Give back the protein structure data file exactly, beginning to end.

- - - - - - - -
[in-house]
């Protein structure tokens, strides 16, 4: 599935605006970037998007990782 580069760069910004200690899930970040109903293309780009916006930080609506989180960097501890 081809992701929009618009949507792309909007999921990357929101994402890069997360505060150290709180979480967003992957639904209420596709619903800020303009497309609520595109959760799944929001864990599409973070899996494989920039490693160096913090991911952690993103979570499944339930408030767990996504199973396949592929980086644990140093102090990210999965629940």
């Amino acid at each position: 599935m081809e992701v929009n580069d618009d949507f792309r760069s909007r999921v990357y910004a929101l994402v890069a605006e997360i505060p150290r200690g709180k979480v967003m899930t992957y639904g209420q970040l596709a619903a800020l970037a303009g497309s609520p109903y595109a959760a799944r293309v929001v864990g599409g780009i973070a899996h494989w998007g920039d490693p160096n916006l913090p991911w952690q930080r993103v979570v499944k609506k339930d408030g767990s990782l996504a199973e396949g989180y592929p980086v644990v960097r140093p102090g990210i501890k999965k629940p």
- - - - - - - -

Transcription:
[in-house]
């Protein structure tokens, strides 16, 4: 599935605006970037998007990782 580069760069910004200690899930970040109903293309780009916006930080609506989180960097501890 081809992701929009618009949507792309909007999921990357929101994402890069997360505060150290709180979480967003992957639904209420596709619903800020303009497309609520595109959760799944929001864990599409973070899996494989920039490693160096913090991911952690993103979570499944339930408030767990996504199973396949592929980086644990140093102090990210999965629940």
């Amino acid at each position: 599935m081809e992701v929009n580069d618009d949507f792309r760069s909007r999921v990357y910004a929101l994402v890069a605006e997360i505060p150290r200690g709180k979480v967003m899930t992957y639904g209420q970040l596709a619903a800020l970037a303009g497309s609520p109903y595109a959760a799944r293309v929001v864990g599409g780009i973070a899996h494989w998007g920039d490693p160096n916006l913090p991911w952690q930080r993103v979570v499944k609506k339930d408030g767990s990782l996504a199973e396949g989180y592929p980086v644990v960097r140093p102090g990210i501890k999965k629940p």